SINCE its inception three decades ago, the ombudsman program has investigated elder abuse and other complaints on behalf of residents of California’s 1,300 nursing homes and more than 8,000 assisted living facilities. Many of the extraordinarily vulnerable people living in long term care facilities have no family or friends who visit or advocate for them.
Ombudsman staff and hundreds of state–certified volunteers fill this void by making regular visits to facilities and responding to residents’ complaints and concerns. Their front-line work has exposed countless incidents of neglect and abuse and often helps residents protect important rights that might otherwise be ignored.
In 2008, then-governor Arnold Schwarzenegger eliminated all state funding ($3.8 million) for California’s long term care ombudsman program. That represents about half of all funding for the ombudsman services.
The severe cuts are having a devastating impact on the network of about three–dozen nonprofit and county agencies that provide ombudsman services throughout California. Small programs in rural California are at risk of closing, while larger programs are laying–off many staff and drastically reducing services. Due to the cuts, the programs are unable to comply with various state mandates involving the protection of residents.
Now, more than ever, every person who has friends or relatives living in a nursing home should take seriously the responsibility of visiting them. Not only to make sure the staff is taking good care of them, but visits from family and friends give residents a special gift that they treasure. No matter how much staff and volunteers care for the residents, none of them can replace the family and friends that have been part of their lives.
If you are not happy with the nursing home your loved one is currently in, or if you have not placed your loved one in a nursing home yet (but anticipate the need to soon), remember that all nursing homes are not alike. Nursing homes vary in the quality of care and services they provide to their residents.
Reviewing health inspection results, staffing data, and quality measure data are three important ways to measure nursing home quality. This information gives you a “snap shot” of the care individual nursing homes give. To help you, The Centers for Medicare & Medicaid Services (CMS) has a web-site that will help you compare nursing homes more easily.
Visit “https://data.medicare.gov/data/nursing-home-compare“ and you’ll see a Five-Star Quality Rating System , much like the “A”, “B” or “C” posted outside your favorite restaurant. Nursing homes with 5 stars are considered to have much above average quality and nursing homes with 1 star are considered to have quality much below average:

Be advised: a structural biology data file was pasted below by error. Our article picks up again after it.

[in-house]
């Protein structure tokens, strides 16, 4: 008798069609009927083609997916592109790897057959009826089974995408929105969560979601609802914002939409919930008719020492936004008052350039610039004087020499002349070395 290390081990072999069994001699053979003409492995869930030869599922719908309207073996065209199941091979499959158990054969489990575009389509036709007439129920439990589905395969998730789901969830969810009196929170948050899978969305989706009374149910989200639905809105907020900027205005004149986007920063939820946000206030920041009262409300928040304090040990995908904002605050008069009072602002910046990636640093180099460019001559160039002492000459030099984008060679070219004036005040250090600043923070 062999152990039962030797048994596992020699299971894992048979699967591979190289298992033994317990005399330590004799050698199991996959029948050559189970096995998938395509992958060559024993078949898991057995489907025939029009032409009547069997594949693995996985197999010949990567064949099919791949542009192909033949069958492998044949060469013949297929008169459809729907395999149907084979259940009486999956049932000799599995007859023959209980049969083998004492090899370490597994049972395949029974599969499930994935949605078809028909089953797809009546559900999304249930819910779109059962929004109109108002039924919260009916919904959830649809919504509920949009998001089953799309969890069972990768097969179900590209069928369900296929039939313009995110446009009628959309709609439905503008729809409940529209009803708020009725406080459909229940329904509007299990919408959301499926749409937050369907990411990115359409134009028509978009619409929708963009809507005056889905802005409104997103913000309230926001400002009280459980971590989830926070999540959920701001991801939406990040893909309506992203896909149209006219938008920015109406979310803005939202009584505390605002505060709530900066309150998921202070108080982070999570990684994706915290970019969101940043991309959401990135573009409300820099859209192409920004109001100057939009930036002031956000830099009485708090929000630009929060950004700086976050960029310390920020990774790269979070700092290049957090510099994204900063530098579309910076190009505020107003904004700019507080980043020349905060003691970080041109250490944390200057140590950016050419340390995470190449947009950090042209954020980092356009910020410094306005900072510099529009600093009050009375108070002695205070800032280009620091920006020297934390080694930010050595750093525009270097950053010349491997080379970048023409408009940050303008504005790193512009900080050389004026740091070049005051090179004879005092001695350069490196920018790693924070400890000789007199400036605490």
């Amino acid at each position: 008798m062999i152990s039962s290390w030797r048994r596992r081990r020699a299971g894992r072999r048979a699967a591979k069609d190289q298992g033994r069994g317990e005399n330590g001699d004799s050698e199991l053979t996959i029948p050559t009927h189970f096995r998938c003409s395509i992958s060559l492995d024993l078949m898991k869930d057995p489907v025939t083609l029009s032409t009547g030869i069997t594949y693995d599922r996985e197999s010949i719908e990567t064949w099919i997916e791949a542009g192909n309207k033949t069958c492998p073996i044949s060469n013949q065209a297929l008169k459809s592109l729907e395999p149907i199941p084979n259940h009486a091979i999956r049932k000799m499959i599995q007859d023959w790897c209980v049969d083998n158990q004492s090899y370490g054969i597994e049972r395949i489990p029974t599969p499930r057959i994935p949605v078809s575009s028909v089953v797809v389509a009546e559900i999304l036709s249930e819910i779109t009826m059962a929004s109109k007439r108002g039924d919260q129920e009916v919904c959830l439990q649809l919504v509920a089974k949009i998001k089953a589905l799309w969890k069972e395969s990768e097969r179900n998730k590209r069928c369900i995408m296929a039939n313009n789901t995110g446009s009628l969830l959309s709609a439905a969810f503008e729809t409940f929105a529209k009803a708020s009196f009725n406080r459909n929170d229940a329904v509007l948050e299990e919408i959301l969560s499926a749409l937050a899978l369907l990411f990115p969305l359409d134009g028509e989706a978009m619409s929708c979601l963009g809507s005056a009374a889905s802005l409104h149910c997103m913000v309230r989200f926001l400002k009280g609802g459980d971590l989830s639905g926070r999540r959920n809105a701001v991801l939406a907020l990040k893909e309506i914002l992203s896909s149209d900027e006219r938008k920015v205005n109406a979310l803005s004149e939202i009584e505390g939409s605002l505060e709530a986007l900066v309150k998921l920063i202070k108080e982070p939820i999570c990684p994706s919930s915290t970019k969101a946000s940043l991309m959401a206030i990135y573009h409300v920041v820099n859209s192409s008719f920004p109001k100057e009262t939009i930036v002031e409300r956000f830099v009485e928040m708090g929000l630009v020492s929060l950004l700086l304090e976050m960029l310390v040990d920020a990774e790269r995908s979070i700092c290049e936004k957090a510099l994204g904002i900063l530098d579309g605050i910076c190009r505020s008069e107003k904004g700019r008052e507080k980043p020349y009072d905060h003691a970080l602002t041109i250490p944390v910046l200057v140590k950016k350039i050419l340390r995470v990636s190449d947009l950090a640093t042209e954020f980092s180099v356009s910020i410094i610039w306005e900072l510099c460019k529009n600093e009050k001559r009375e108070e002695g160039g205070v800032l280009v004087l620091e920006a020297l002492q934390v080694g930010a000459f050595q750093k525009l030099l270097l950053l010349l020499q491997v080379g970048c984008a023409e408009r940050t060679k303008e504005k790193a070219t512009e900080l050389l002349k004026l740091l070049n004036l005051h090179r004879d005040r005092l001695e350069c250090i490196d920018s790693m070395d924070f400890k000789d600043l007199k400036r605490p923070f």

(1) Health Inspections – The health inspection rating contains information from the last 3 years of onsite inspections, including both standard surveys and any complaint surveys. This information is gathered by individuals who go onsite to the nursing home and follow a specific process to determine the extent to which a nursing home has met Medicare’s minimum quality requirements. The most recent survey findings are weighted more than the prior two years. More than 200,000 onsite reviews are used in the health inspection scoring nationally.
(2) Staffing – The staffing rating has information about the number of hours of care on average provided to each resident each day by nursing staff. This rating considers differences in the level of need of care of residents in different nursing homes. For example, a nursing home with residents who had more severe needs would be expected to have a larger nursing staff than a nursing home where the resident’s needs were not as high.
(3) Quality Measures (QMs) – The quality measure rating has information on 10 different physical and clinical measures for nursing home residents – for example, the prevalence of pressure sores or changes to resident’s mobility. This information is collected by the nursing home for all residents. The QMs offer information about how well nursing homes are caring for their residents’ physical and clinical needs. More than 12 million assessments of the conditions of nursing home residents are used in the Five-Star rating system.
No rating system can address all of the important consideration that go into a decision about which nursing home may be best for a particular person. Since visits can improve both the residents quality of life and quality of care, it may often be better to select a nursing home that is very close, compared to a higher rated nursing home that would be far away.
* * *
Elder Law Services of California is proud to announce that attorney Andrew Paranal has joined its trust department. Mr. Paranal began his career in estate planning in 2013 and has since expanded into asset protection and Medi-Cal planning. He became interested in Elder Law after helping care for a family member who experienced a debilitating event. Mr. Paranal is excited to join an established law firm and hopes to educate his Filipino community about the tremendous benefits of proper estate planning.
For more information, please visit elderlawcalifornia.com or call 1-800-411-0546